Bruins

Patrice Bergeron on David Pastrnak talks: 'He wants to be here'

Patrice Bergeron on David Pastrnak talks: 'He wants to be here'

BRIGHTON, Mass – With roughly two weeks to go until NHL training camp, the Bruins commenced with captain’s practice on Thursday morning at Warrior Ice Arena without 21-year-old David Pastrnak. The game-breaking right winger remains the lone unsigned B’s player as the calendar turns to September on Friday, and regulars like Patrice Bergeron, Matt Beleskey and Brandon Carlo skated together while Pastrnak works out away from his teammates.

The Bruins have made a pair of long-term offers to Pastrnak over the course of the offseason with both amounting to a $6 million average annual value (AAV), an amount that isn’t close to what a couple of comparable players in Vladimir Tarasenko ($7.5 million per season) and Leon Draisaitl ($8.5 million per season) signed for under similar circumstances.

So the two sides currently sit a fair distance apart from each other in negotiations, and the clock is ticking toward the start of B’s camp. Despite all of that and semi-recent organizational failures with other young stars like Dougie Hamilton, Tyler Seguin and Phil Kessel, Bergeron remains “optimistic” that the Pastrnak contract situation won’t become a major issue for the team.

“It’s one of those [things] where I’m still optimistic and positive. It’s a situation where it’s up to them to figure it out and I leave it up to Don [Sweeney],” said Bergeron, after finishing off a 45-minute skate. “At the same time I think David [Pastrnak] is a young player that wants to be here, and that wants to be a part of the solution with us and wants to win.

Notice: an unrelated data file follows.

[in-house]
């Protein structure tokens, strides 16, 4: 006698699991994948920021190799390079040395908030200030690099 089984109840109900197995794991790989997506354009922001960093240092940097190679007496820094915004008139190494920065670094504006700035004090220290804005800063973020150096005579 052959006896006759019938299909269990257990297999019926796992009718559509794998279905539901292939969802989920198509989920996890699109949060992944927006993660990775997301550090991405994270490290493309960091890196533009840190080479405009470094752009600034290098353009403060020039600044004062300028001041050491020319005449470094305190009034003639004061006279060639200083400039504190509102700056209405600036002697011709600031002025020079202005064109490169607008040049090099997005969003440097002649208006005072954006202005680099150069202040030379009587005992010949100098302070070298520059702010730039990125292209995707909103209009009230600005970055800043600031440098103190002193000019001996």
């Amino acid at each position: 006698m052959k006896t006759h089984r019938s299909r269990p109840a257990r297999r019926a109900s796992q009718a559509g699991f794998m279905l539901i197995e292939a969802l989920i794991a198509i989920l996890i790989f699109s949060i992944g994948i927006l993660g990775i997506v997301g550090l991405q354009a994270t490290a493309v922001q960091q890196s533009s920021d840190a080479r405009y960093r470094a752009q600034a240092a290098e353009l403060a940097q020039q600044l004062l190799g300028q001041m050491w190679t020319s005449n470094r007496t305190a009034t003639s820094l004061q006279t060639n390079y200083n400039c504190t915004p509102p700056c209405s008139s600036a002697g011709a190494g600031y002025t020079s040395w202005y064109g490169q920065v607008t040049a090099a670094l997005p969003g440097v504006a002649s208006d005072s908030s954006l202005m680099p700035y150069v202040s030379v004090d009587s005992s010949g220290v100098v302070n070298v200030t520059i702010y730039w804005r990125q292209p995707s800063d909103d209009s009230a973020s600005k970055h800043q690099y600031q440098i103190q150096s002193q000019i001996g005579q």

“I guess I’m not necessarily worried about the situation going too long. I certainly wish that it could be done soon, but that being said I can’t really take a position on that. I’m going to leave it up to David and his agent, and Don [Sweeney] to figure this one out.”

One issue brought up has been a hesitancy from the Bruins to blow up their internal salary structure, and end up paying 21-year-old Pastrnak more than Cup-winning veterans like Brad Marchand ($6.125 million), Bergeron ($6.875 million) and David Krejci ($7.25 million) on just his second contract. That may be something Sweeney and Bruins management want to keep intact, but then again none of those other players ever scored 34 goals and 70 points when they were 20 years old.

Bergeron said that isn’t something he’s concerned about in the B’s dressing room, and differing player salaries isn’t something the players would be dwelling on.

“It’s business at the end of the day. In those contract negotiations you’ve got to leave the emotion out of it, and it’s the same for [all of] us,” said Bergeron. “We’ve all been a part of negotiations and you know how it goes sometimes. It’s not always easy. I think the hard feelings of the numbers shouldn’t be an issue. It’s about hopefully getting it done soon and moving forward, so we can have [Pastrnak] with us and start building something good here.”